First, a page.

A no-nonsense talk with Dr. Rachael Ross about what sisters need to remember about safe sex and dating.
National HIV Testing Day (June 27) may have come and gone, but every day is an important day to put your sexual health first, especially for single women actively dating and being intimate with different partners. When it comes to straight talk about sex and the modern woman, no ones keeps it more real than Dr. Rachael Ross. Put simply, she’s the go-to guru when it’s time to weigh the harsh realities of the HIV epidemic in our community against the needs of Black women today. When we asked the popular TV expert (The Doctors) how single women can practice the safest sex possible while they play the field, Ross set the record straight.
ESSENCE.com: What’s the number one HIV statistic Black women should be paying attention to right now?
DR. RACHAEL ROSS: Where HIV is concentrated. Number one is Miami; number two Baton Rouge; number three is Jacksonville, Florida. Then it’s New York City and Washington, D.C., so when you really think about it, a lot of these cities are clustered around historically Black colleges and universities. These cities are where we go on vacation. We like to think that what happens on vacations stays on vacation, but not necessarily. That’s one of the topics that we don’t really talk about: Where is HIV clustered? It’s really all around you. I hope that we can get to the point where we start to think about it like that – where we can assume someone does have HIV until proven otherwise, instead of assuming that they don’t. If you do that then you’re practicing safe sex.
ESSENCE.com: What should single women who are active do to practice the safest sex possible?
ROSS: Every Black woman that I’ve talked to has asked me, “How do you bring up that conversation with someone?” I think we need to approach relationships a little differently. Before you determine what you can get from a relationship, you have to determine if a person is worth your time to even deal with all of that. If we would spend more time in the sexual interview process, it might not even get to the point where you have sex with a person. Keep in mind that you don’t have to sleep with everyone who takes you out to dinner. In the beginning, you’re interviewing this person to see if they’re worthy of being in your life. Plus, it’s now easier than ever before to learn your status right in your own home with oral-swab test OraQuick.
ESSENCE.com: What are some conversation starters?
DR. ROSS: Little questions that are fun and that men love answering can actually tell you a lot about who they are. “When was the last time you hooked up with someone and never spoken to them again?” When you start to ask questions like that you get real answers. They think you’re really trying to get to know their sexual appetite. When you’re dialoguing and interviewing somebody, you get them caught up in the moment, and before you know it, they’re really giving you the full version of who they are – not the edited text message version of it.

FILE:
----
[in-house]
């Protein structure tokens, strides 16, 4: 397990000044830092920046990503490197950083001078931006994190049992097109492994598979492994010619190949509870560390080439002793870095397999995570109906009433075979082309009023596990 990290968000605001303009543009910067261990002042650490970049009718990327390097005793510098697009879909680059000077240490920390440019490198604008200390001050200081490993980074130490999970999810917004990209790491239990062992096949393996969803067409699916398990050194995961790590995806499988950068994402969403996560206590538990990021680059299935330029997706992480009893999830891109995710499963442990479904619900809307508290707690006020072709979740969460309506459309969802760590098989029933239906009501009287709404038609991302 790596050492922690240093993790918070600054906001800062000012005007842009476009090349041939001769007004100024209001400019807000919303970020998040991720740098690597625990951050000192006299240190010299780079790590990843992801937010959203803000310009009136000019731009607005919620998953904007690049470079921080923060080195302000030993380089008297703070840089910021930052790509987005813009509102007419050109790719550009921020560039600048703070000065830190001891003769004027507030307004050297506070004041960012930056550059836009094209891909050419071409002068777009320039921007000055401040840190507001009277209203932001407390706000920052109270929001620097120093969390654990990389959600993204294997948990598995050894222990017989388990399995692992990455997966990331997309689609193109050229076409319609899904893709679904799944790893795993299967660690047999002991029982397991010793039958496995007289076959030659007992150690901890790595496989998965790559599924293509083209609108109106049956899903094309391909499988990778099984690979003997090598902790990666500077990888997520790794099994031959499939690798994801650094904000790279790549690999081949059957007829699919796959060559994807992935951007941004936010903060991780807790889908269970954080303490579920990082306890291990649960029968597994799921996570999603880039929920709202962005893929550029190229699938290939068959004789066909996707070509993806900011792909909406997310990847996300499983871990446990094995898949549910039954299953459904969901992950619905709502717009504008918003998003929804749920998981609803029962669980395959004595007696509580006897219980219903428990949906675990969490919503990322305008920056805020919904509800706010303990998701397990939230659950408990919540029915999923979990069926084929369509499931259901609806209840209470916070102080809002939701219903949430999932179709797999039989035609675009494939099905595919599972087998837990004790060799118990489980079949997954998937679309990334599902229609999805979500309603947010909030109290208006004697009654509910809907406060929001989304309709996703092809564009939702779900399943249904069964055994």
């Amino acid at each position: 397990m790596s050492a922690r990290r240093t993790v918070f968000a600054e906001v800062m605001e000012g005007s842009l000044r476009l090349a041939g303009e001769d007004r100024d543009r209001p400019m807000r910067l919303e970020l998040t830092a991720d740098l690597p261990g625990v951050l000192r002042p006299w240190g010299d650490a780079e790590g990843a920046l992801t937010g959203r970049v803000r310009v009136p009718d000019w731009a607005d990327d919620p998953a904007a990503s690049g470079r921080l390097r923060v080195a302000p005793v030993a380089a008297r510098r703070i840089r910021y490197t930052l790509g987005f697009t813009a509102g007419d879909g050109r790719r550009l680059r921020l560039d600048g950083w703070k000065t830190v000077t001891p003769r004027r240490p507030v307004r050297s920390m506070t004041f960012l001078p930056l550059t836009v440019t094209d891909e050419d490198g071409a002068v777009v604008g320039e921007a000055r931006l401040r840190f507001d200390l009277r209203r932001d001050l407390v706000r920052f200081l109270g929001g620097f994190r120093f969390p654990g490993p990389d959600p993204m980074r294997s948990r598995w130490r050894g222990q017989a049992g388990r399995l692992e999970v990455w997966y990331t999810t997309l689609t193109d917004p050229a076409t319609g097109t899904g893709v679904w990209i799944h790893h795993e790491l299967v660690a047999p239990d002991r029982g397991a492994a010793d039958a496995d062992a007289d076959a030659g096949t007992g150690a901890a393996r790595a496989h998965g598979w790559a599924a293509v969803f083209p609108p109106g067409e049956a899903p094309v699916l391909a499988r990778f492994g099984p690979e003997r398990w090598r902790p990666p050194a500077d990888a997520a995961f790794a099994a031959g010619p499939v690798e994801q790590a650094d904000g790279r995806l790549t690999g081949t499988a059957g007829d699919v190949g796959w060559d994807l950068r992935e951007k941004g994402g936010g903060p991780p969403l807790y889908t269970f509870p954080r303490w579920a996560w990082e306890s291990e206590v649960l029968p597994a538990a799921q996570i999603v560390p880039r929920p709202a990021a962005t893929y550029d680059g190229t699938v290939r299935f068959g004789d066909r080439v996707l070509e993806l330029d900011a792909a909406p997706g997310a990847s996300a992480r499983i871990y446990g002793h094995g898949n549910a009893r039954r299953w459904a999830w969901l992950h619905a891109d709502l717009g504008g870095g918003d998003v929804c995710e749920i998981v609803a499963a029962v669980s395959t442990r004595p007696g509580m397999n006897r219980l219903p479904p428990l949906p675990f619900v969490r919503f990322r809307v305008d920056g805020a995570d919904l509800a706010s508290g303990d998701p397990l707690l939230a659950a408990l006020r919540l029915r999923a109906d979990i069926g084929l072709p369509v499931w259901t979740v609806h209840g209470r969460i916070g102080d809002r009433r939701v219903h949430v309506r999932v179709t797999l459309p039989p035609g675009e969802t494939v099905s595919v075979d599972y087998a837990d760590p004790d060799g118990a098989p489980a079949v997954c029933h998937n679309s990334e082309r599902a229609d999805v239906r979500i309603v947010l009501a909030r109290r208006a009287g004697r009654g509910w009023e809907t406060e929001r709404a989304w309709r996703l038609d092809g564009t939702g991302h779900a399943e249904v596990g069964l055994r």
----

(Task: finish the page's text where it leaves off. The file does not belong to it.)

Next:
ESSENCE.com: What do you feel is the number one reason that many women are still not getting regular HIV testing?
DR. ROSS: I think they feel like it’s not going to happen to them. It’s the same reason they delay their mammograms or miss a pap smear day. We just kind of feel like, it’s not gonna happen. When you look at statistics, I think that when people think about HIV, they don’t think about themselves. Even though you may have gone on vacation two months ago and met somebody, it doesn’t even cross your mind that you fall under the category of “risky sexual behavior.” We live our lives a little bit in denial, and then on top of that, we as a culture struggle a little bit with delaying gratification and planning for the future. We do it with food, money, and our sex lives. So our problem with not getting tested for HIV is really more a part of our bigger, global problem.
ESSENCE.com: How does a single woman balance wanting to wait on sex and her personal desires to want her relationship to move forward!
DR. ROSS: I think you have to compartmentalize. You have to compartmentalize people and you have to compartmentalize relationships. There is nothing wrong with meeting someone tomorrow and having sex with them, but you have to realize what goes along with that. (1) You don’t know that person’s HIV status. (2) You really need to make sure you practice safer sex with them. And (3) you probably have to deal with the fact that 8 times out of 10 this isn’t going to develop into a real relationship. Be honest with yourself about where you want to stand on that.
ESSENCE.com: Any more real talk for the ladies?
DR. ROSS: We tend to look at other people in terms of us. “He’s perfect for me” or “He doesn’t have any kids” instead of looking at the person in context. Well, he doesn’t have any kids because he doesn’t want any, and he’s almost 40 and hasn’t been married because he’s played it cool his whole life. We need to be a little less self-centered when dating and not rushing things. Just because someone has sex with you that doesn’t mean that you guys are monogamous. If that’s what you’re expecting, maybe you need to have that dialogue before you guys have sex. Sometimes we take unrealistic expectations about what we want a relationship to be and form them in our heads, and thrust them onto other people, not recognizing that every man you meet has had other relationships with other women and might even still be in some of them. You’re never going to make someone else’s person your person and if someone is already in love with another person, there’s no way they’re going to fall in love with you.
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